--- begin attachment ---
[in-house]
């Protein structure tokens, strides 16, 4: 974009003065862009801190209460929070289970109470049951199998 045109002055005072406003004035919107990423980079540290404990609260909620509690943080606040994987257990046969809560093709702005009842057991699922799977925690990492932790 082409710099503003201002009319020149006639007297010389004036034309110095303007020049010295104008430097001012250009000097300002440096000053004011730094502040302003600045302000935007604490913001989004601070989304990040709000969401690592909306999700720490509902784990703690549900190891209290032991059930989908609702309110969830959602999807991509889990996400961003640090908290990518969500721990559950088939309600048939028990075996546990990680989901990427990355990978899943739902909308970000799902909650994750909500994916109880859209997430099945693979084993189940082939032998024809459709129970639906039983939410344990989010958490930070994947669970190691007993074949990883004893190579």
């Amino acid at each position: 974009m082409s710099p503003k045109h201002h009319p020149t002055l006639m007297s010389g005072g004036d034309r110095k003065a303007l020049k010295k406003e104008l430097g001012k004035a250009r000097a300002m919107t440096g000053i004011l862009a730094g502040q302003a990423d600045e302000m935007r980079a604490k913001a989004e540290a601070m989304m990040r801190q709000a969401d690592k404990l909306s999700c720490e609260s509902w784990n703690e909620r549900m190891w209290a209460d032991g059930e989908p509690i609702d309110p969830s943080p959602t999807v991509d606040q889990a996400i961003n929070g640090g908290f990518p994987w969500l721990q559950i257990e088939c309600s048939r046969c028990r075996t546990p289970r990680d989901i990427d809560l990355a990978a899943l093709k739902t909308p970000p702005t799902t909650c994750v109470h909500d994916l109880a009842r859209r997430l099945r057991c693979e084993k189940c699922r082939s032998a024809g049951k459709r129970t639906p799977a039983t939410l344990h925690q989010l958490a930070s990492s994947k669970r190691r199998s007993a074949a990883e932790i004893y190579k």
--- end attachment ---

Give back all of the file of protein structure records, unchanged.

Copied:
[in-house]
């Protein structure tokens, strides 16, 4: 974009003065862009801190209460929070289970109470049951199998 045109002055005072406003004035919107990423980079540290404990609260909620509690943080606040994987257990046969809560093709702005009842057991699922799977925690990492932790 082409710099503003201002009319020149006639007297010389004036034309110095303007020049010295104008430097001012250009000097300002440096000053004011730094502040302003600045302000935007604490913001989004601070989304990040709000969401690592909306999700720490509902784990703690549900190891209290032991059930989908609702309110969830959602999807991509889990996400961003640090908290990518969500721990559950088939309600048939028990075996546990990680989901990427990355990978899943739902909308970000799902909650994750909500994916109880859209997430099945693979084993189940082939032998024809459709129970639906039983939410344990989010958490930070994947669970190691007993074949990883004893190579």
């Amino acid at each position: 974009m082409s710099p503003k045109h201002h009319p020149t002055l006639m007297s010389g005072g004036d034309r110095k003065a303007l020049k010295k406003e104008l430097g001012k004035a250009r000097a300002m919107t440096g000053i004011l862009a730094g502040q302003a990423d600045e302000m935007r980079a604490k913001a989004e540290a601070m989304m990040r801190q709000a969401d690592k404990l909306s999700c720490e609260s509902w784990n703690e909620r549900m190891w209290a209460d032991g059930e989908p509690i609702d309110p969830s943080p959602t999807v991509d606040q889990a996400i961003n929070g640090g908290f990518p994987w969500l721990q559950i257990e088939c309600s048939r046969c028990r075996t546990p289970r990680d989901i990427d809560l990355a990978a899943l093709k739902t909308p970000p702005t799902t909650c994750v109470h909500d994916l109880a009842r859209r997430l099945r057991c693979e084993k189940c699922r082939s032998a024809g049951k459709r129970t639906p799977a039983t939410l344990h925690q989010l958490a930070s990492s994947k669970r190691r199998s007993a074949a990883e932790i004893y190579k």